Almost any physical illness also has an aspect that pertains to the nervous system, the psyche, the unconscious, or however you would choose to name it. Since all of the physical functions are 'mirrored' in cerebral activities, physicians claim, that any illness will have a corresponding focus point in the brain, which would collaborate with the illness. Scientifically, such a focus point has failed to be found, though it may well be imagined as being similar to a psychosomatic disturbance. Perhaps the expression 'focus point' is only overly mystical, just too simplified. After all, it pertains to a collaboration of 'mirroring' nerve cells or mental dazzles, as mentioned in footnote l, and these cannot be measured. Maybe it would be best to speak of a strictly unconscious structure or of the unconscious as such, as does the founder of psychoanalysis, S. Freud. Simultaneously, we could assume it to be in an undetermined form and without the support of neurology or purely academic psychology.
My book, Meditation / Wissenschaft (Meditation / Science), attempts to describe such a form, a form left as undetermined as possible, and which illustrates the theory and practice of a new therapeutic method. After all, what would the value of the best theory be, were it not to lead to a practical therapeutic method? On the one hand, I have derived such a method from psychoanalysis which, today, provides for the scientific essentials needed for such a therapeutic method. On the other, it also includes other methods, such as autogenous training and other traditional methods of relaxing meditation with more emphasis on practical application. Per se, all of the latter methods have one disadvantage in common: they exceedingly accentuate the conscious (or, better said: the 'known', pre-allocated sense, subject matter, or thoughts).
Though they may be more illustrative (image-like), they neglect the symbolism (word-like) of the unconscious, which is regarded as substantial and of high importance in psychoanalysis. Here symbolism (or word-like) goes to say: it converses to itself in the unconscious; it is not a structural condition, as in a type of unconscious and deep sentiment, mental experience or psychic being or anything similar. In fact, it pertains to sense, meanings, or symbolisms. It aspires to address, or to express, something within ourselves. Or: it urges to be pronounced. It has already been articulated, or almost been verbalized, though it remains mostly undefined, elusive - or just unconscious. Do we need to proceed so scientifically and in multiple manners (psychoanalysis here and relaxation methods there)? Does it not cause excessive complication? Yes, it does. However, nowadays, we can't just engage in methods that are only plausible or believable, and not really proven.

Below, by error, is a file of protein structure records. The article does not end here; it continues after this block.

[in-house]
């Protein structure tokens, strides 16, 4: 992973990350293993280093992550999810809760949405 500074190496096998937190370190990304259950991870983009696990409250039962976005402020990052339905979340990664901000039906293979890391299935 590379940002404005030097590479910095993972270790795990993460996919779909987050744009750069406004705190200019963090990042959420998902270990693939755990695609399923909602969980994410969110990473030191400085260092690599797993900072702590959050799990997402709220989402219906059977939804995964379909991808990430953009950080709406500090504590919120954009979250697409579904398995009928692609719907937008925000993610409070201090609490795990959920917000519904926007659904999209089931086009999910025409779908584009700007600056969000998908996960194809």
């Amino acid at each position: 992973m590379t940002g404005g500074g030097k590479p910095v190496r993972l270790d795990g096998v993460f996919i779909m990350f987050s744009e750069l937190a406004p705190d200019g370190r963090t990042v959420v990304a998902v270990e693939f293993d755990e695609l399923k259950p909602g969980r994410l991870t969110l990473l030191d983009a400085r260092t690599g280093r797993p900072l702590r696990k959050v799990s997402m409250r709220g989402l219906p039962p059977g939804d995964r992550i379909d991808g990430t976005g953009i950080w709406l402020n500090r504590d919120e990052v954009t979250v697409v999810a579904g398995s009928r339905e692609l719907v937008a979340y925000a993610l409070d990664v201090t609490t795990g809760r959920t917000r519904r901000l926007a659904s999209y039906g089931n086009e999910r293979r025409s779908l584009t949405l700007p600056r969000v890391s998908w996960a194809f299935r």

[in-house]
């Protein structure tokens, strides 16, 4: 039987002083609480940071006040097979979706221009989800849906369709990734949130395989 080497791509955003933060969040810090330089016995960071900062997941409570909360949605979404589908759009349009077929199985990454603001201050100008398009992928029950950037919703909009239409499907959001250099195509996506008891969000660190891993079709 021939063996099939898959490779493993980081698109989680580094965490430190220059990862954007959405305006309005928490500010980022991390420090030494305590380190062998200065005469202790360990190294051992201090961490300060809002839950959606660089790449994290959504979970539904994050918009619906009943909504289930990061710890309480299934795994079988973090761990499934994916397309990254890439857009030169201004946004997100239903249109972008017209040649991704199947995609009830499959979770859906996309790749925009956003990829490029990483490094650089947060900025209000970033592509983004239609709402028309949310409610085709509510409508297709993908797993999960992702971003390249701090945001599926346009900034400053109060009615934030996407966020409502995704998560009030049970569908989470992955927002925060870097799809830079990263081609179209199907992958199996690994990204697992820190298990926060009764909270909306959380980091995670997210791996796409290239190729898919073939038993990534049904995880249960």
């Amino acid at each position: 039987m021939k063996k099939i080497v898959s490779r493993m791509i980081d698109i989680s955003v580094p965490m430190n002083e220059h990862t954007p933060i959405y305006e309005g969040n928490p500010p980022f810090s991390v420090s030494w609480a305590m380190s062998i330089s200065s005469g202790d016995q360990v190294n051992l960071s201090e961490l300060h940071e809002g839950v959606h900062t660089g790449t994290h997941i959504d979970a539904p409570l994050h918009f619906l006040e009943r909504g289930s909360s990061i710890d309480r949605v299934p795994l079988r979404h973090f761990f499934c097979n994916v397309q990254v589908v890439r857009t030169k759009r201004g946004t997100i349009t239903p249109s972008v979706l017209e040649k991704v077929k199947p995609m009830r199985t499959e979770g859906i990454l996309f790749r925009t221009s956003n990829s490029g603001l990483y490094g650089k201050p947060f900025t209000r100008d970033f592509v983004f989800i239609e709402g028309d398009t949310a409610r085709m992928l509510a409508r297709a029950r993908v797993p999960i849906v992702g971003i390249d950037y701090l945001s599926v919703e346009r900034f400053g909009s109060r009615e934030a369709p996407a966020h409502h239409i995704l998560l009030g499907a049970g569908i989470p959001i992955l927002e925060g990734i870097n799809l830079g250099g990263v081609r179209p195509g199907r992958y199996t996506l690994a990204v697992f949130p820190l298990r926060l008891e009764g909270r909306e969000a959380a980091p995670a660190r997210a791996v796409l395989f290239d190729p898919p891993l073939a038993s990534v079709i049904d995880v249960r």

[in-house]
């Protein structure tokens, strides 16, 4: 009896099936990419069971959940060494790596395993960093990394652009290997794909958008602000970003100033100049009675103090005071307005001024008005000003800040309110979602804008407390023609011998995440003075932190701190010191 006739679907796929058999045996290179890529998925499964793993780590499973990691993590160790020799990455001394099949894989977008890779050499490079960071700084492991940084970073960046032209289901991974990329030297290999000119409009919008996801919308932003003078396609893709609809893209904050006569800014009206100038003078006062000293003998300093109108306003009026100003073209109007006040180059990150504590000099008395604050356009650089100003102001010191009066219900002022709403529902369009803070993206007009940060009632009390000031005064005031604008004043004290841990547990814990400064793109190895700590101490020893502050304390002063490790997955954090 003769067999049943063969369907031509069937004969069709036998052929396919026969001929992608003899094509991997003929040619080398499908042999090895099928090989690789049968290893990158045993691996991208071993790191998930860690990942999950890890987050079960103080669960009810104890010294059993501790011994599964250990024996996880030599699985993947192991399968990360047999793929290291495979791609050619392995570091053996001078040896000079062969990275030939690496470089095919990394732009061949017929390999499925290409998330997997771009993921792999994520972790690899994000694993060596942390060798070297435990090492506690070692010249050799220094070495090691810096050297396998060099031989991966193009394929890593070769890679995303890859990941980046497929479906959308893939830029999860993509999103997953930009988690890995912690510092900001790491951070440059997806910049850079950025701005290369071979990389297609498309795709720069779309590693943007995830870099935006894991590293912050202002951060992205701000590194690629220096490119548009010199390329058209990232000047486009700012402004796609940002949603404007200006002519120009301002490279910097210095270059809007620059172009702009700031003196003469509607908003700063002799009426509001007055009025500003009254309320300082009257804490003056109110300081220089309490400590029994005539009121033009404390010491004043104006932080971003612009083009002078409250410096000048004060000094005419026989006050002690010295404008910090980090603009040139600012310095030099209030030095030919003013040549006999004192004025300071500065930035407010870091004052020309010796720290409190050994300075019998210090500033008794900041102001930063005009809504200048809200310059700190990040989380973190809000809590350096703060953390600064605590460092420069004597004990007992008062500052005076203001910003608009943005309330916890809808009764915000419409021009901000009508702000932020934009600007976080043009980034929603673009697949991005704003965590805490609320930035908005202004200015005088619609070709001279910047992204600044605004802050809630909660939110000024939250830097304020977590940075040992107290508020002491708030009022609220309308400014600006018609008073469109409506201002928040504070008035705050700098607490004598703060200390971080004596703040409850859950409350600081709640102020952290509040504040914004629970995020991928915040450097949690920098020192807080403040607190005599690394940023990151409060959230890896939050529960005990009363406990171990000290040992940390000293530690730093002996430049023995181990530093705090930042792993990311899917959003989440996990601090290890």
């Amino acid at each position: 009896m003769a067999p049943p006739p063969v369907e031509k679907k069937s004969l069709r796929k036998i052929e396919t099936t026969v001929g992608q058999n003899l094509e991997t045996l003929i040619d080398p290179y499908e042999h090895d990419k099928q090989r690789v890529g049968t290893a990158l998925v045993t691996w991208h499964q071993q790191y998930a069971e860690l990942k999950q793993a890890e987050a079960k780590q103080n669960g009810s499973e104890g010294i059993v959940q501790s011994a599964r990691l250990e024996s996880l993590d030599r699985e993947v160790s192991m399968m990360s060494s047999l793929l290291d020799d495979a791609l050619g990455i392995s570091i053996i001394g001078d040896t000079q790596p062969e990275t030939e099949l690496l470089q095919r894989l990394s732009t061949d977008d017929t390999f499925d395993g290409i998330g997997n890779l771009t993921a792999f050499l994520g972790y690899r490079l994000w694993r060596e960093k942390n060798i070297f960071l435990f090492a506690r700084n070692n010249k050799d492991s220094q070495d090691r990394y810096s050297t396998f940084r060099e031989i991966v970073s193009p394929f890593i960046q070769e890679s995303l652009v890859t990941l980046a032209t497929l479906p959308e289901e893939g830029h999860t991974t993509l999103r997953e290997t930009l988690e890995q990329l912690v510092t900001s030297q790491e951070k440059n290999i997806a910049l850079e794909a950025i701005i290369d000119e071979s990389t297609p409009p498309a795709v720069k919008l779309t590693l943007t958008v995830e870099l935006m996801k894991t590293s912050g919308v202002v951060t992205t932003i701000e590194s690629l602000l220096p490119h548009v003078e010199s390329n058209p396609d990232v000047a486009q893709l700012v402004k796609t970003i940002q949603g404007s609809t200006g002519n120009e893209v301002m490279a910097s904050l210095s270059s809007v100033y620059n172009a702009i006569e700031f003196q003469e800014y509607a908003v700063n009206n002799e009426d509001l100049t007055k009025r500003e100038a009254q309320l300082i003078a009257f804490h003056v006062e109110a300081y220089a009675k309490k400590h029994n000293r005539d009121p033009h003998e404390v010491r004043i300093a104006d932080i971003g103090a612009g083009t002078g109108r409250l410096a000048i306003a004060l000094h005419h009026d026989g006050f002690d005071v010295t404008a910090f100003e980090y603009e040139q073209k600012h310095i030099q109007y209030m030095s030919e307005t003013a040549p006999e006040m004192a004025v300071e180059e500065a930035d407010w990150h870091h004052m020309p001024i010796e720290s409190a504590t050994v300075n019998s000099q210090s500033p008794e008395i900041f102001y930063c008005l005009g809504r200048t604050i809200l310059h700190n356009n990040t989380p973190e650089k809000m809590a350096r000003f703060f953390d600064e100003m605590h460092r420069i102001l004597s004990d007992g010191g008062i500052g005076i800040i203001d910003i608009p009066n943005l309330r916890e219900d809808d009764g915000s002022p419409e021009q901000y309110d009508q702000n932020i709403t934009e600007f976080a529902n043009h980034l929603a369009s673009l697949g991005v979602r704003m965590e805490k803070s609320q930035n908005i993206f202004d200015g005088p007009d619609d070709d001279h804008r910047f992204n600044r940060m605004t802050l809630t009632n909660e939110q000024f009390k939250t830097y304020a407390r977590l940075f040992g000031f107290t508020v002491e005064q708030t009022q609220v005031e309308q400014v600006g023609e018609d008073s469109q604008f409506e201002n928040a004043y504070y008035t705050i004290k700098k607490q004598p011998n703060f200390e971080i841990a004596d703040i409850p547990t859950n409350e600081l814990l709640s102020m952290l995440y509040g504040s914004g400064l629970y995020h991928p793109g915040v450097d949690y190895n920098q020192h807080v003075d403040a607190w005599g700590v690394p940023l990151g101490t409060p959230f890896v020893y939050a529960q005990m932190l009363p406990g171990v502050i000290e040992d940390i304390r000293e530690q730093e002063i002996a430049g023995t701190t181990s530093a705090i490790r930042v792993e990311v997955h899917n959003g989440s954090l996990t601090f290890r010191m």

Aid for psychosomatic illnesses (illnesses that manifest physically, but have mental causes) needs to be based on scientifically elaborated theory, such of that psychoanalysis, and requires clear correspondence between such theory and practice (relaxation methods). Hence, it involves a little intellectual effort and pursuant, leads to actually knowing what you are doing and that you can rely on it, because such a method remains consistent all the way through to scientific contexts. The Moebius band (shown at the righthand side) is a normal band twisted around by 180 degrees. It is an ideal model for the main two twisted psychic principles. In psychoanalysis we call these principles drives (eros- and death-drive by Freud), but as an example, we can speak of the unconscious emotions of demand and desire. Demand and desire are in an unconscious conflict, they are the front- and back-sides of only one deep psychic organisation (just as the band of Moebius only has one surface, but two sides).
The depiction is geometrical art by T. Heydecker.
After all - and in line with Freud's concept - the psychic apparatus is comprised in the same way as the above mentioned two components. One component is and remains mostly unconscious concerning its nucleus. It is original and more illustrative and it is near to what Freud calls the scopic drive, which is highly multi-layered in its 'primal process' . But it has a very different structure as the above mentioned illustrative and image-like conscious approach by meditation to the psychic apparatus. Nevertheless, we will see later on, that we must find a connection of the conscious and the unconscious at exactly this point. The scopic drive deals in a certain kind with what Freud has called a 'compulsion repetition'. For seeing, for gazing an object one has - as neurologist Linke says - to grab twice or even more with looking intention.